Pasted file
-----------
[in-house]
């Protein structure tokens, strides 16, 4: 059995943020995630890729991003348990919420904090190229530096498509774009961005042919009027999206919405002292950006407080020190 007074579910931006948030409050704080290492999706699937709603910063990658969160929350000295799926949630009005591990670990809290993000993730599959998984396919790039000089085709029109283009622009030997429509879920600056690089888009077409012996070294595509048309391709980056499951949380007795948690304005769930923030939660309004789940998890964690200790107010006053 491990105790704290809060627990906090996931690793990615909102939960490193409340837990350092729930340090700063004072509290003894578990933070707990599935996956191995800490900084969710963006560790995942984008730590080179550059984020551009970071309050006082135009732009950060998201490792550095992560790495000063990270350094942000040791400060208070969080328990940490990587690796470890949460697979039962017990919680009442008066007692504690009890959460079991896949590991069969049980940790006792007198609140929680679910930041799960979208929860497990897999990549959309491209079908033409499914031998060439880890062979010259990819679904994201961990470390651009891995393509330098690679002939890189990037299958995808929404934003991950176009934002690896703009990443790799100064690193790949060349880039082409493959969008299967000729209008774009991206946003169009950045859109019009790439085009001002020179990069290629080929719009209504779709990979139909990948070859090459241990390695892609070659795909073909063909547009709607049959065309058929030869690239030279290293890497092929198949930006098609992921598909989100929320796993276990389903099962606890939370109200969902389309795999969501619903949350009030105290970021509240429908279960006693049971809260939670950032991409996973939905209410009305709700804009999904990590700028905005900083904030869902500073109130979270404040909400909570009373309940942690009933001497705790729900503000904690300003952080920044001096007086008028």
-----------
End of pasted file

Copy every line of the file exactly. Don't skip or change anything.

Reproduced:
[in-house]
């Protein structure tokens, strides 16, 4: 059995943020995630890729991003348990919420904090190229530096498509774009961005042919009027999206919405002292950006407080020190 007074579910931006948030409050704080290492999706699937709603910063990658969160929350000295799926949630009005591990670990809290993000993730599959998984396919790039000089085709029109283009622009030997429509879920600056690089888009077409012996070294595509048309391709980056499951949380007795948690304005769930923030939660309004789940998890964690200790107010006053 491990105790704290809060627990906090996931690793990615909102939960490193409340837990350092729930340090700063004072509290003894578990933070707990599935996956191995800490900084969710963006560790995942984008730590080179550059984020551009970071309050006082135009732009950060998201490792550095992560790495000063990270350094942000040791400060208070969080328990940490990587690796470890949460697979039962017990919680009442008066007692504690009890959460079991896949590991069969049980940790006792007198609140929680679910930041799960979208929860497990897999990549959309491209079908033409499914031998060439880890062979010259990819679904994201961990470390651009891995393509330098690679002939890189990037299958995808929404934003991950176009934002690896703009990443790799100064690193790949060349880039082409493959969008299967000729209008774009991206946003169009950045859109019009790439085009001002020179990069290629080929719009209504779709990979139909990948070859090459241990390695892609070659795909073909063909547009709607049959065309058929030869690239030279290293890497092929198949930006098609992921598909989100929320796993276990389903099962606890939370109200969902389309795999969501619903949350009030105290970021509240429908279960006693049971809260939670950032991409996973939905209410009305709700804009999904990590700028905005900083904030869902500073109130979270404040909400909570009373309940942690009933001497705790729900503000904690300003952080920044001096007086008028």